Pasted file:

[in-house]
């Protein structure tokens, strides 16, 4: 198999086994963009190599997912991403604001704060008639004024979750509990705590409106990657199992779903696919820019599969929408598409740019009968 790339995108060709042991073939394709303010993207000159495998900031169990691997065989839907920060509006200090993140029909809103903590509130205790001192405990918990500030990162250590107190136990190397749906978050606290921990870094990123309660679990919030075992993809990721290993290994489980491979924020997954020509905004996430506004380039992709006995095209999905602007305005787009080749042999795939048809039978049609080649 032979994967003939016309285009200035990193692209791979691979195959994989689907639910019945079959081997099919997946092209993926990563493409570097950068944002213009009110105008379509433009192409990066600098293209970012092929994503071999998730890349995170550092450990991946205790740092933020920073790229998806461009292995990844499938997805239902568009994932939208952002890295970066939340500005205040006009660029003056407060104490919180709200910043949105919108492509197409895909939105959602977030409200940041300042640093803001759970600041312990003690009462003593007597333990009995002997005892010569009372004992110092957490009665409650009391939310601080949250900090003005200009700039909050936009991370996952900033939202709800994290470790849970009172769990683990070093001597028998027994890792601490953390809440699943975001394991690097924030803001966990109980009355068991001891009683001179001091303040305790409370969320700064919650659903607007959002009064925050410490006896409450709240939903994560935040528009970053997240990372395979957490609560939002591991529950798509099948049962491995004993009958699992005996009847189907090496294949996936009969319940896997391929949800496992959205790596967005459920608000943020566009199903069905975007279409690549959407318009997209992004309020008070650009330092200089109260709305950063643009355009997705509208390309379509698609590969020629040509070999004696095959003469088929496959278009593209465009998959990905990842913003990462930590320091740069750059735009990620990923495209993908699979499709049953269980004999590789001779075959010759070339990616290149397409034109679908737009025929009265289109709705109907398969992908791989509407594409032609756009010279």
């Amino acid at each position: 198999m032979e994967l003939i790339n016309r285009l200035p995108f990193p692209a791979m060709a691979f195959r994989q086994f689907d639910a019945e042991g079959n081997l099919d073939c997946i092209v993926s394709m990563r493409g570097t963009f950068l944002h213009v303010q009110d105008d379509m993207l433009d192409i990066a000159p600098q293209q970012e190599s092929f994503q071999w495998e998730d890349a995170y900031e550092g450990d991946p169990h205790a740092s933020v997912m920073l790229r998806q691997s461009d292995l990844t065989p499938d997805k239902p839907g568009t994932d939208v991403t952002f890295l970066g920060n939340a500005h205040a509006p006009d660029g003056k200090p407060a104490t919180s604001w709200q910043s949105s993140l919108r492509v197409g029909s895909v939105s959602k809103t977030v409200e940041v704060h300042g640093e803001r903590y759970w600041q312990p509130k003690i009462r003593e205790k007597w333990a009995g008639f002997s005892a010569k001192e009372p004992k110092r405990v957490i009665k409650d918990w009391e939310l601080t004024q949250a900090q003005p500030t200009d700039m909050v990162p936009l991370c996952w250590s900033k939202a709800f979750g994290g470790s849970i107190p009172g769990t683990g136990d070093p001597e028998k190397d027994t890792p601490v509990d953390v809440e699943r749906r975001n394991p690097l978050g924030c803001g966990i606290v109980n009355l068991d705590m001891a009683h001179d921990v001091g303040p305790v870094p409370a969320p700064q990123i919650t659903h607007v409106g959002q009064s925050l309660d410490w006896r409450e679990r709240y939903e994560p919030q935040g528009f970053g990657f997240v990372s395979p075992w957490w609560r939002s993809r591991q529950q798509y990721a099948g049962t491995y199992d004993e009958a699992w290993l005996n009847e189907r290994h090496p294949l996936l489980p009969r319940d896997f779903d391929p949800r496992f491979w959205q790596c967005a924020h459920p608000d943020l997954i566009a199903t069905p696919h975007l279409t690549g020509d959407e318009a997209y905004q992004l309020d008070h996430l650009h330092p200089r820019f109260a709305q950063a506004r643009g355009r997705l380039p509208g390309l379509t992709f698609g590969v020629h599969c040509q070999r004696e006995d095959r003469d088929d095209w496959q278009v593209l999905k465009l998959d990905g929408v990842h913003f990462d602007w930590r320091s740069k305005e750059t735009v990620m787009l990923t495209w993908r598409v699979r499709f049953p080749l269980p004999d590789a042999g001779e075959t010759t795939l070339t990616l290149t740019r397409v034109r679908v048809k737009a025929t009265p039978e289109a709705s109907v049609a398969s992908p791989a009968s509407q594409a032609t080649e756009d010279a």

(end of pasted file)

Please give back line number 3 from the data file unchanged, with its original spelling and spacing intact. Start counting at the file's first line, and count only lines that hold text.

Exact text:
């Amino acid at each position: 198999m032979e994967l003939i790339n016309r285009l200035p995108f990193p692209a791979m060709a691979f195959r994989q086994f689907d639910a019945e042991g079959n081997l099919d073939c997946i092209v993926s394709m990563r493409g570097t963009f950068l944002h213009v303010q009110d105008d379509m993207l433009d192409i990066a000159p600098q293209q970012e190599s092929f994503q071999w495998e998730d890349a995170y900031e550092g450990d991946p169990h205790a740092s933020v997912m920073l790229r998806q691997s461009d292995l990844t065989p499938d997805k239902p839907g568009t994932d939208v991403t952002f890295l970066g920060n939340a500005h205040a509006p006009d660029g003056k200090p407060a104490t919180s604001w709200q910043s949105s993140l919108r492509v197409g029909s895909v939105s959602k809103t977030v409200e940041v704060h300042g640093e803001r903590y759970w600041q312990p509130k003690i009462r003593e205790k007597w333990a009995g008639f002997s005892a010569k001192e009372p004992k110092r405990v957490i009665k409650d918990w009391e939310l601080t004024q949250a900090q003005p500030t200009d700039m909050v990162p936009l991370c996952w250590s900033k939202a709800f979750g994290g470790s849970i107190p009172g769990t683990g136990d070093p001597e028998k190397d027994t890792p601490v509990d953390v809440e699943r749906r975001n394991p690097l978050g924030c803001g966990i606290v109980n009355l068991d705590m001891a009683h001179d921990v001091g303040p305790v870094p409370a969320p700064q990123i919650t659903h607007v409106g959002q009064s925050l309660d410490w006896r409450e679990r709240y939903e994560p919030q935040g528009f970053g990657f997240v990372s395979p075992w957490w609560r939002s993809r591991q529950q798509y990721a099948g049962t491995y199992d004993e009958a699992w290993l005996n009847e189907r290994h090496p294949l996936l489980p009969r319940d896997f779903d391929p949800r496992f491979w959205q790596c967005a924020h459920p608000d943020l997954i566009a199903t069905p696919h975007l279409t690549g020509d959407e318009a997209y905004q992004l309020d008070h996430l650009h330092p200089r820019f109260a709305q950063a506004r643009g355009r997705l380039p509208g390309l379509t992709f698609g590969v020629h599969c040509q070999r004696e006995d095959r003469d088929d095209w496959q278009v593209l999905k465009l998959d990905g929408v990842h913003f990462d602007w930590r320091s740069k305005e750059t735009v990620m787009l990923t495209w993908r598409v699979r499709f049953p080749l269980p004999d590789a042999g001779e075959t010759t795939l070339t990616l290149t740019r397409v034109r679908v048809k737009a025929t009265p039978e289109a709705s109907v049609a398969s992908p791989a009968s509407q594409a032609t080649e756009d010279a």